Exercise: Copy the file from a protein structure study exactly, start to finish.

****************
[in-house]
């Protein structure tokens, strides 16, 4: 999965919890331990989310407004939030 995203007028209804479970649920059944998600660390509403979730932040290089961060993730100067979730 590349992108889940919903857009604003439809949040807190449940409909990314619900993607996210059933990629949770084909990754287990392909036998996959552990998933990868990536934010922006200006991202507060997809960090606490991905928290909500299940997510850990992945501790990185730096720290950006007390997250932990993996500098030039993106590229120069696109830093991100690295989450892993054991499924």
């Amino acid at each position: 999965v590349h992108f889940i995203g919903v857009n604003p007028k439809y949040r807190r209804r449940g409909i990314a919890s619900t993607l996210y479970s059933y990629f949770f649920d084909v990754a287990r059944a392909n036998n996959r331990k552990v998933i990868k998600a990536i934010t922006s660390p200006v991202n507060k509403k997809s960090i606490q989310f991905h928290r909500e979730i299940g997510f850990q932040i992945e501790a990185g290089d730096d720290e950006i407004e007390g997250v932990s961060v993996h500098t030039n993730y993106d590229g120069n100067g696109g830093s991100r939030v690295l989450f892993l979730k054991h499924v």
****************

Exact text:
[in-house]
């Protein structure tokens, strides 16, 4: 999965919890331990989310407004939030 995203007028209804479970649920059944998600660390509403979730932040290089961060993730100067979730 590349992108889940919903857009604003439809949040807190449940409909990314619900993607996210059933990629949770084909990754287990392909036998996959552990998933990868990536934010922006200006991202507060997809960090606490991905928290909500299940997510850990992945501790990185730096720290950006007390997250932990993996500098030039993106590229120069696109830093991100690295989450892993054991499924």
């Amino acid at each position: 999965v590349h992108f889940i995203g919903v857009n604003p007028k439809y949040r807190r209804r449940g409909i990314a919890s619900t993607l996210y479970s059933y990629f949770f649920d084909v990754a287990r059944a392909n036998n996959r331990k552990v998933i990868k998600a990536i934010t922006s660390p200006v991202n507060k509403k997809s960090i606490q989310f991905h928290r909500e979730i299940g997510f850990q932040i992945e501790a990185g290089d730096d720290e950006i407004e007390g997250v932990s961060v993996h500098t030039n993730y993106d590229g120069n100067g696109g830093s991100r939030v690295l989450f892993l979730k054991h499924v």